.

Bread was now served starting with a slice of sourdough rye. The butter is made in house from a mixture of cream and cheese; it is delicious.

.

Squid
cured lardo, squid broth

This dish was served without identification and we were asked to guess the ingredients. I guessed veal glaze for the sauce and bewilderment for the rest. It turned out to be a pork and squid glaze, pork lardo and dried squid.
.

Dried Beet
trout roe, crustacean sauce

The beet had been dried and heavily charred. Inside it had a rich, lovely flavor which dominated the good, but subtle, garnishes. Excellent.
.

Soft Shell Crab
brown butter, amaranth

The crab claws were crispy; the body meat was cooked with the amaranth. The brown butter and its dregs, which decorated the plate, brought out the crab flavor and made the dish quite rich.
.

North Coast Halibut
young garlic

Here the chunk of fresh halibut was allowed to stand on its own with the fairly mild young garlic and other garnishes providing contrasting bites.
.

Squab
caramelized ramps, pear vinegar

The squab had been aged fifteen days for a richer flavor. It was enhanced by the sauce, which seemed to include a pigeon stock glaze and pear vinegar. The chips were dried pear skin.
.

Lamb
sprouted wheatberries, leek

This piece of rich grilled fatty lamb collar was introduced to us as the chef’s answer to all the popular pork belly dishes now served in New York restaurants. In this I think it succeeded and was a successful finishing crescendo for the savory courses.
.

We were offered the choice of a cheese course in place of the first dessert and accepted. They were four American cows milk cheeses of various consistancies.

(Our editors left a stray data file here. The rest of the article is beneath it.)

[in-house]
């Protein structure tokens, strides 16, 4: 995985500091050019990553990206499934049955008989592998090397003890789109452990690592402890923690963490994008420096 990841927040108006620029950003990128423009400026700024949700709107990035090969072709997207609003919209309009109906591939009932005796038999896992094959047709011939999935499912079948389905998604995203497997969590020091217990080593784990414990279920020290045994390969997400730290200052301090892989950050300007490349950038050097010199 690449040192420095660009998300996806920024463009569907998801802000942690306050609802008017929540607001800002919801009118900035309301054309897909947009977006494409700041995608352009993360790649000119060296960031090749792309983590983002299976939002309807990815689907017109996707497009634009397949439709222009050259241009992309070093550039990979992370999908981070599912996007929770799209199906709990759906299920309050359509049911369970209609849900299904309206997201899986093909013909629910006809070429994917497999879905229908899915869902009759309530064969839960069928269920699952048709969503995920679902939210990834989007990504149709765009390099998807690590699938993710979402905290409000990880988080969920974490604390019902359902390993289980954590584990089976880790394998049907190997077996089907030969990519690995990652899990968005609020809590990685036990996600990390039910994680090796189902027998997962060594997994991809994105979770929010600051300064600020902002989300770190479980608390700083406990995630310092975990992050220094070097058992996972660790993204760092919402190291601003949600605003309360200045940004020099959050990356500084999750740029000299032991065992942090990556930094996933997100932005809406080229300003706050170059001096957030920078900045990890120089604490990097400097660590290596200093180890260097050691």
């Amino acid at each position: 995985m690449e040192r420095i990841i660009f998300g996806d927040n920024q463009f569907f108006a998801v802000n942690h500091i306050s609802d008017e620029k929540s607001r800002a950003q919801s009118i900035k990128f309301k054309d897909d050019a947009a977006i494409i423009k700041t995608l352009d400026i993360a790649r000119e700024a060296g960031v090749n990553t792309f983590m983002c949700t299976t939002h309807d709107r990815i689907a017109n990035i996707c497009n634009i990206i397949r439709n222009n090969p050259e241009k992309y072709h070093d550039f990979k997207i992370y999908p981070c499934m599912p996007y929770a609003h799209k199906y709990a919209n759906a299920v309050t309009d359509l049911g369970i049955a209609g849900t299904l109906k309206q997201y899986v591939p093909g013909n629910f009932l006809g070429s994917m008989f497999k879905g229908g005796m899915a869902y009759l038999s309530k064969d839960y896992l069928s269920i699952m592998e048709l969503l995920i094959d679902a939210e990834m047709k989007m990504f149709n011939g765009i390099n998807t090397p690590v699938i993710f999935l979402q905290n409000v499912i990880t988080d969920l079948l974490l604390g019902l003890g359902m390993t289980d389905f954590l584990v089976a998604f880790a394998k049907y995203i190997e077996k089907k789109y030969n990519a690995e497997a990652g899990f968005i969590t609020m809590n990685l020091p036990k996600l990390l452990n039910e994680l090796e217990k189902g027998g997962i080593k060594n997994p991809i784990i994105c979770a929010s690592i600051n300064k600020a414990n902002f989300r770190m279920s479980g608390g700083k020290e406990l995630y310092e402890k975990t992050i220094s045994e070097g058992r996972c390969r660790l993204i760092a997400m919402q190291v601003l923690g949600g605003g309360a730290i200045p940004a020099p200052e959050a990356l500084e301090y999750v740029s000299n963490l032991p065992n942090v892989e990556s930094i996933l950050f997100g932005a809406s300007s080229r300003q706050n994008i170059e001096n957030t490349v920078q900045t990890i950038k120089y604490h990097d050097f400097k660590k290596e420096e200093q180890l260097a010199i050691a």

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Rock
meyer lemon, parsley

A cookie dough crust, decorated with parsley dust, enclosed a meyer lemon sorbet. Underneath was a rye berry crumble.
.

Parsley Root Split
banana ice cream, meringue

Candied parsley root was served with banana ice cream, marshmallows, meringues and milk yuba.
.

Oak
bourbon

The dark cube of cake had been soaked in good bourbon and was delicious. Underneath was “wintergreen snow.” The oak leaf cracker and baked grissini added good crunch.
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The mignardises:
Chocolate-hazelnut truffles

Black walnut bonbons.

A walnut-shaped chocolate shell was filled with a caramel/walnut cream. Very good.

The meal always held our interest; most of the dishes were very good or excellent. The ambiance helped a lot in this: watching the chefs at work on our meal; interacting with the servers as they delivered and described the dishes; discussing among ourselves the unusual combinations and ingredients; tasting how the wine varied alongside each course; watching the meal progress among our fellow diners who were ahead or behind us in the menu; admiring the varied and interesting plates, slates, rocks etc used for serving; enjoying the decorative flowers and herbs on many dishes; etc. The pace was usually quite rapid and the dishes just a few bites, which helped. I never felt satiated, although Linda slowed down toward the end.

It will be interesting to watch how Atera evolves under its talented chef.

http://ateranyc.com/

One Response to “Atera, NYC”

  1. Blair Says:

    I must have read this post 5 times by now, it looks wonderful. Karyn and I had a great evening with Chrissi, Chris, and Allison at Compose and this looks even better. Perhaps we will plan a meal here for the next time Allison is in town. Sadly I hear that reservations are impossible.